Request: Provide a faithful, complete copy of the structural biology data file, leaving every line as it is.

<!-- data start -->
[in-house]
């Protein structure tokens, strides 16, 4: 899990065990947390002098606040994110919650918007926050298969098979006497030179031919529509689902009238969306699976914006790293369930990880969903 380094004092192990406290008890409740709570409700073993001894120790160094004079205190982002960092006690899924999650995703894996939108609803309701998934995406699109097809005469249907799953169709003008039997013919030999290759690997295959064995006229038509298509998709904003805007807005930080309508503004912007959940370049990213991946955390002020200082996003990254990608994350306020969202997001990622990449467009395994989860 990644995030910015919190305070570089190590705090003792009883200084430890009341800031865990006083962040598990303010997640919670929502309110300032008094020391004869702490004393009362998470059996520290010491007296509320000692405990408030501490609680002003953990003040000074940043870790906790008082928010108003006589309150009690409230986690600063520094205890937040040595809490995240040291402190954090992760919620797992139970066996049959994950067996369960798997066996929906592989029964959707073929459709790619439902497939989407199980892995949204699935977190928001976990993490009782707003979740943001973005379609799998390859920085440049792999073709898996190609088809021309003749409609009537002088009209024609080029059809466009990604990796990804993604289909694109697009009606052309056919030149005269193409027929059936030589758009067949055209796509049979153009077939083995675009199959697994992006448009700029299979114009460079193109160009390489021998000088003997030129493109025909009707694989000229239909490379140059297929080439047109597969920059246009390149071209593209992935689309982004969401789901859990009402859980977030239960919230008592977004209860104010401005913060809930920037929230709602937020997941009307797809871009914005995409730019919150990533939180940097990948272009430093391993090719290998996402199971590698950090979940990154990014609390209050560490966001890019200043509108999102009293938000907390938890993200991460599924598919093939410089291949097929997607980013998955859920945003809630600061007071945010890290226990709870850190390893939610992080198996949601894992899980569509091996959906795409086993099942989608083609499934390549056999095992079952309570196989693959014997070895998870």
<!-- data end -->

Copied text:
[in-house]
């Protein structure tokens, strides 16, 4: 899990065990947390002098606040994110919650918007926050298969098979006497030179031919529509689902009238969306699976914006790293369930990880969903 380094004092192990406290008890409740709570409700073993001894120790160094004079205190982002960092006690899924999650995703894996939108609803309701998934995406699109097809005469249907799953169709003008039997013919030999290759690997295959064995006229038509298509998709904003805007807005930080309508503004912007959940370049990213991946955390002020200082996003990254990608994350306020969202997001990622990449467009395994989860 990644995030910015919190305070570089190590705090003792009883200084430890009341800031865990006083962040598990303010997640919670929502309110300032008094020391004869702490004393009362998470059996520290010491007296509320000692405990408030501490609680002003953990003040000074940043870790906790008082928010108003006589309150009690409230986690600063520094205890937040040595809490995240040291402190954090992760919620797992139970066996049959994950067996369960798997066996929906592989029964959707073929459709790619439902497939989407199980892995949204699935977190928001976990993490009782707003979740943001973005379609799998390859920085440049792999073709898996190609088809021309003749409609009537002088009209024609080029059809466009990604990796990804993604289909694109697009009606052309056919030149005269193409027929059936030589758009067949055209796509049979153009077939083995675009199959697994992006448009700029299979114009460079193109160009390489021998000088003997030129493109025909009707694989000229239909490379140059297929080439047109597969920059246009390149071209593209992935689309982004969401789901859990009402859980977030239960919230008592977004209860104010401005913060809930920037929230709602937020997941009307797809871009914005995409730019919150990533939180940097990948272009430093391993090719290998996402199971590698950090979940990154990014609390209050560490966001890019200043509108999102009293938000907390938890993200991460599924598919093939410089291949097929997607980013998955859920945003809630600061007071945010890290226990709870850190390893939610992080198996949601894992899980569509091996959906795409086993099942989608083609499934390549056999095992079952309570196989693959014997070895998870």